There is provided means for locking the bag in a fully extended position and this means includes a plurality of spaced frame members 6 which are formed of a relatively rigid material and which may be integrally formed with the bag or alternatively may be secured at each end portion therof to the flexible bag. At each end thereof the frame members 16 are provided with a pair of crossed locking arms 7 and 71. As shown in FIG. 2 the locking arms are connected together by central interengaging slots 11. One of each pair of locking arms 7 and 71 may be provided with finger apertures 12 to facilitate removal of the arms from the bag. These locking arms are provided with pins 8 on the outer ends thereof and these pins engage in openings 9 in the ends of frame members 6. In the specific embodiment shown, there are four frame members 6 spaced 90 apart around the periphery of the flexible bag 1. When the four locking arms 7 and 71 have the pins 8 in engagement within the openings 9 of frame members 6 at both ends of bag 1 as shown in FIG. 1, the flexible bag is maintained in its extended position. By providing separable locking arms the insertion of the arms on the bag is facilitated in that each arm is separately engaged with the bag.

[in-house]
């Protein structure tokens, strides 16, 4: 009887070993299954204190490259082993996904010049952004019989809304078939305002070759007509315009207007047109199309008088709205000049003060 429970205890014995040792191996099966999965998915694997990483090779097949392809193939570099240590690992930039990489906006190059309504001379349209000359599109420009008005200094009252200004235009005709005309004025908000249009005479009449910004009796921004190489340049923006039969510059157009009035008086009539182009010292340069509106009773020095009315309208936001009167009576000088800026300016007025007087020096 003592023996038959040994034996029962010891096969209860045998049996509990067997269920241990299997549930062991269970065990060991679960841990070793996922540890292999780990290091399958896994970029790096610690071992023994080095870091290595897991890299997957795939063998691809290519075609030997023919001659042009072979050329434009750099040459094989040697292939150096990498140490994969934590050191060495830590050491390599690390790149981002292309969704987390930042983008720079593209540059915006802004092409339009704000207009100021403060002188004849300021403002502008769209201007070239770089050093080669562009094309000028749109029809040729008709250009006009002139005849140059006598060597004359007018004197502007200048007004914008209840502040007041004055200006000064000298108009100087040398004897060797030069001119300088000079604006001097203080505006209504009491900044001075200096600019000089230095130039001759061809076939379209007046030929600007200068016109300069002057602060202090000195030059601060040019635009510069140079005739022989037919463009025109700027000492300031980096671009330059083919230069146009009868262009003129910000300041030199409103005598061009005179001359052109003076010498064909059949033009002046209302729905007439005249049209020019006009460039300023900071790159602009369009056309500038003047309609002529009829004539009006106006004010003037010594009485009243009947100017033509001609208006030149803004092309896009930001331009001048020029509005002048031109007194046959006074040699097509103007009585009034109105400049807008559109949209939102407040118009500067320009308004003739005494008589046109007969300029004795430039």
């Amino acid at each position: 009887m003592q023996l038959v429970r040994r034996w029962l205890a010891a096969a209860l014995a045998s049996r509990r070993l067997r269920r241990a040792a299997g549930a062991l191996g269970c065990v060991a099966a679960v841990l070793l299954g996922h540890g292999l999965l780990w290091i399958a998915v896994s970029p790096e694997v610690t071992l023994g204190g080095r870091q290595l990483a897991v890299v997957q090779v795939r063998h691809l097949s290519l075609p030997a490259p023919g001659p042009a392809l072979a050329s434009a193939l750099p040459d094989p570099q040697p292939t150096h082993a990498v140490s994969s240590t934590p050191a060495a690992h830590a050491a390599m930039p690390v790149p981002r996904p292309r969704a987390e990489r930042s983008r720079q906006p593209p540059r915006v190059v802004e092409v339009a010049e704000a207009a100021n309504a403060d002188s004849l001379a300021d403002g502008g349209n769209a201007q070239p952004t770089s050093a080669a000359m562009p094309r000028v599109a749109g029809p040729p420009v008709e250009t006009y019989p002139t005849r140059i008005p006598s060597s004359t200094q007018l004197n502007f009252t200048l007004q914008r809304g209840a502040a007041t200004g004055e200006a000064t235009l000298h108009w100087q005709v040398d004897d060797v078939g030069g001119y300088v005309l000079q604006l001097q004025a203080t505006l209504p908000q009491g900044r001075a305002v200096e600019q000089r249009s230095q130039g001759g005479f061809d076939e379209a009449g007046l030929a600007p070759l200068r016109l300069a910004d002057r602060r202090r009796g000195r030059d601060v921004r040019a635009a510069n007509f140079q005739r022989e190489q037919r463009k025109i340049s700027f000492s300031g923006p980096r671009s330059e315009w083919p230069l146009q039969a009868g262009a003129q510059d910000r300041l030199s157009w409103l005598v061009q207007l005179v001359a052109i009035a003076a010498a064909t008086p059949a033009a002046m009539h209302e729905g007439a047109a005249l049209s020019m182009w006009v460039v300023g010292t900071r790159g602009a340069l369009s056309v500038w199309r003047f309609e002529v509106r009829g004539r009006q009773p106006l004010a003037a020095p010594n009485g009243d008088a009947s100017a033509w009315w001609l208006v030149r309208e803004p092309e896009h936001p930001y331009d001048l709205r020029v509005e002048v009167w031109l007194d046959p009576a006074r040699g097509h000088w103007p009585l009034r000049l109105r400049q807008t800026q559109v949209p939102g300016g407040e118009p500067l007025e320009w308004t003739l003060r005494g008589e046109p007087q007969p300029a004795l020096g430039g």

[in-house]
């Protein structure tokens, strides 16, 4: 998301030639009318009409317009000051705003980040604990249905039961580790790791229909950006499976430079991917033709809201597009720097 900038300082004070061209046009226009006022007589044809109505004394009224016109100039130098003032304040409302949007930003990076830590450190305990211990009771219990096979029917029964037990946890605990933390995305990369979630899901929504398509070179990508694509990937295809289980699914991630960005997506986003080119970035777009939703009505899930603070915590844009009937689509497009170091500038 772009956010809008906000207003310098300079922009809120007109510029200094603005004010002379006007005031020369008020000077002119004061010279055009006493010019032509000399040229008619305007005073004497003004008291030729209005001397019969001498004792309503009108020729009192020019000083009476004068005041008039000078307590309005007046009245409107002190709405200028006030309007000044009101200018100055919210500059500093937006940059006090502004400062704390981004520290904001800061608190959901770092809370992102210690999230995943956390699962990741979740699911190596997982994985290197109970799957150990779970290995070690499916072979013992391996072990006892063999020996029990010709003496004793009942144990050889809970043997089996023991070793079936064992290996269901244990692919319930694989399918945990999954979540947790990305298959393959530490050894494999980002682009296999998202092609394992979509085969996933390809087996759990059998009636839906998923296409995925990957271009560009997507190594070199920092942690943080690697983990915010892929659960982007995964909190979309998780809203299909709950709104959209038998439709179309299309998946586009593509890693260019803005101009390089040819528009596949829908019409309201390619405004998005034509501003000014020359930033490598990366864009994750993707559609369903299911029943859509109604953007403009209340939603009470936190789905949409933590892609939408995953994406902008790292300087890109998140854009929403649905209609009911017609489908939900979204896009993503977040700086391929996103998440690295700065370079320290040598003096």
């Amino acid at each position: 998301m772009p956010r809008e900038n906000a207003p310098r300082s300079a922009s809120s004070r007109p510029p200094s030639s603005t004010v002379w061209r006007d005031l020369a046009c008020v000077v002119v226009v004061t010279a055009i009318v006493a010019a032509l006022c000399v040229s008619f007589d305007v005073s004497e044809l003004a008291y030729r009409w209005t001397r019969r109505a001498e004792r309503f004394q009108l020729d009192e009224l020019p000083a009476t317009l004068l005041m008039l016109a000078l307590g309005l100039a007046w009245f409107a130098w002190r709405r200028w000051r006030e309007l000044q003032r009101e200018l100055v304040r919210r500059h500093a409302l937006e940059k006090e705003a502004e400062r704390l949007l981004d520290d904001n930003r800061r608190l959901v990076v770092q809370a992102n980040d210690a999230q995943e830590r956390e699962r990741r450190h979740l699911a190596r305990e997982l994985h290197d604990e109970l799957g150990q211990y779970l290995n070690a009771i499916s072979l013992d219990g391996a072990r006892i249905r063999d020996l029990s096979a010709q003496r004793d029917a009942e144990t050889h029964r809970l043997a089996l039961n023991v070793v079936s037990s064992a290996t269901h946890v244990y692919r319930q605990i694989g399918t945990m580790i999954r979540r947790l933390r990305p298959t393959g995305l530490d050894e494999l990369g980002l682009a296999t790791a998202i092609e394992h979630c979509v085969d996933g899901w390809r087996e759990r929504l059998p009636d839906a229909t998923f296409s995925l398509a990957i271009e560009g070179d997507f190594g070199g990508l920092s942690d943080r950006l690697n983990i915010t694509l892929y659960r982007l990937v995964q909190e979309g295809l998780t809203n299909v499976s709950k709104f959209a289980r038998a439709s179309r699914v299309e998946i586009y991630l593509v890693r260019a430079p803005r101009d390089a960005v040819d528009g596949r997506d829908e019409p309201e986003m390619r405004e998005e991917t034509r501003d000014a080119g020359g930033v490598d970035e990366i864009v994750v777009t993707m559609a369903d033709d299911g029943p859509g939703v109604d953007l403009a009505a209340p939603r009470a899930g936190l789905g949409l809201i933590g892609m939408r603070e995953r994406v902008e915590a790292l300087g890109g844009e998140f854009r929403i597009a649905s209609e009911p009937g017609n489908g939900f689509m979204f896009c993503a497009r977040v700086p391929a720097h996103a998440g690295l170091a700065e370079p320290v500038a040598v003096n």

When it is desired to permit the bag to collapse, the crossed locking arms 7 and 71 are removed from engagement with the frame members 6 so as to permit the walls of the bag to collapse as shown in FIG. 3.

In use the flexible bag 1 is extended to its open position by moving the locking arms 7 and 71 into engagement with both the upper and bottom walls of the bag with the pins 8 in engagement within the apertures 9. The bag is supported in any convenient manner adjacent to the patient and the outer end of the inlet tube 2 is placed at the surgical site. The tube 5 is closed off and the tube 3 is connected to any suitable source of suction. Blood from the surgical site will then be drawn into the flexible bag 1 which will maintain its extended open position by the frame members 6 and locking elements 7 and 71 serving to prevent collapse of the bag. When the bag is filled the inlet tube 2 is clamped off and the suction tube 3 is removed from the source of suction and clamped off. The locking arms 7 and 71 are then removed from engagement with the frame members 6. The reinfusion tube 5 is connected with an IV needle passing into the circulatory system of the patient. Blood will then flow from the bag 1 back into the patient through reinfusion tube 5. If necessary, external pressure may be applied to the bag to force the bag towards a collapsed position.